Consider some context for Calabria’s latest policy surprise for the mortgage industry, this a week before Christmas. FHFA first considered this change as part of the proposed updates to the GSEs’ net worth, capital, and liquidity requirements for IMBs released in January 2020. The industry and WGA LLC provided detailed comments in response to this proposal.
We discussed why this adoption of liquidity rules applicable to banks are inappropriate and would likely reduce the liquidity of both the GSEs and the IMBs in the conventional market. Calabria is essentially trying to cause, rather than prevent, systemic risk.
In June 2020, FHFA announced that it would not implement the proposed changes and instead would release a new proposal for public comment at a later date to incorporate lessons learned from the pandemic. FHFA has not yet issued this re-proposal, a move that is arguably in violation of the Administrative Procedures Act. Yet last week, in a fit of Trumpian rage, Director Calabria issued this latest attack on the GSEs and the conventional mortgage market for reasons only he understands.
Given that the mortgage industry is still expecting a formal re-proposal of these net worth, capital, and liquidity requirements for IMB seller/servicers to the GSEs, it is fair to say that mortgage lenders are a little disappointed by Calabria’s latest decision.
The fact that the change to the treatment of unused and available portions of committed lines of credit was made without the opportunity for further public analysis and comment illustrates the reckless behavior that has come to characterize the tenure of Director Calabria at FHFA.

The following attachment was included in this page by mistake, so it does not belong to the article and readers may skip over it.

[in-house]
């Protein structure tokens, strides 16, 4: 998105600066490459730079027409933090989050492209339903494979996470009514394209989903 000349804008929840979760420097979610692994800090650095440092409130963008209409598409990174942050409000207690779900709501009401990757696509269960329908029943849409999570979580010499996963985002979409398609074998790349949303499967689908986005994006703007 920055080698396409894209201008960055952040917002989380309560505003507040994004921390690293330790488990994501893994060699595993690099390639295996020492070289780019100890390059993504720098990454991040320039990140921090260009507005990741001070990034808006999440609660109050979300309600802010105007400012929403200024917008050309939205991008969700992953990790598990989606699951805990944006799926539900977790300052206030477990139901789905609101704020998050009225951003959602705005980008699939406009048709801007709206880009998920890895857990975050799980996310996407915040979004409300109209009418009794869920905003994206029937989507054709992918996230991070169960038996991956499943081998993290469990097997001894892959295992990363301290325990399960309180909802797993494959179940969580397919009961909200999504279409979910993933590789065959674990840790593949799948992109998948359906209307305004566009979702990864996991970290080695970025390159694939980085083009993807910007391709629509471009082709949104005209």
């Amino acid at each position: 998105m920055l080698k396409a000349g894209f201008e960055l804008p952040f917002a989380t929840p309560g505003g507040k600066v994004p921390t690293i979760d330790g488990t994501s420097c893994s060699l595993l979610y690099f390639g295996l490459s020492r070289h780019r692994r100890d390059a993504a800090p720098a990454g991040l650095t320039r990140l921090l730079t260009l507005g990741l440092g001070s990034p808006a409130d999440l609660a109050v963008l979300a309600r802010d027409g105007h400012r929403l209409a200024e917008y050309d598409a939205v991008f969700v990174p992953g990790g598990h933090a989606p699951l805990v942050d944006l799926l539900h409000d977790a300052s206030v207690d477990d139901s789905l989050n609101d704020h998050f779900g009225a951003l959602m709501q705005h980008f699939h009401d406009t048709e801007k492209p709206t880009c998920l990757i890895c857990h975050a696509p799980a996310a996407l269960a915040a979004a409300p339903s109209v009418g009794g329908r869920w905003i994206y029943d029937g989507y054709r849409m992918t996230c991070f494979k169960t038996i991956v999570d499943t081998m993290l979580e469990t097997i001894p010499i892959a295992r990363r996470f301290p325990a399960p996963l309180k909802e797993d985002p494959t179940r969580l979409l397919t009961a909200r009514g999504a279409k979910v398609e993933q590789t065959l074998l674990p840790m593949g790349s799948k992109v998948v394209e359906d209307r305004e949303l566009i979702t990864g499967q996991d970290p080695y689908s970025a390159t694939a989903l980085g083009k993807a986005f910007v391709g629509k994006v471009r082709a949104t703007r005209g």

There has been a lot of speculation as to whether President-elect Joe Biden will be able to remove Director Calabria from his post upon taking office. The question currently before the US Supreme Court is whether a President may remove the FHFA head without cause. In fact, we believe that President Biden will have more than ample reason to remove Director Calabria for cause, specifically that his intemperate and ill-considered actions violate HERA and, more broadly, are harming the financial soundness of the GSEs and their counterparties in the conventional market.
If you sent somebody to deliberately sabotage the US housing market, you could not find a better perpetrator than Director Calabria. Calabria’s obsessive fixation with imposing bank like restrictions on nonbank finance companies is unnecessary and actually increases systemic risk. For example, IMBs are increasingly being forced to demonstrate "cash on hand," a retrograde step that takes the industry backwards 50 years.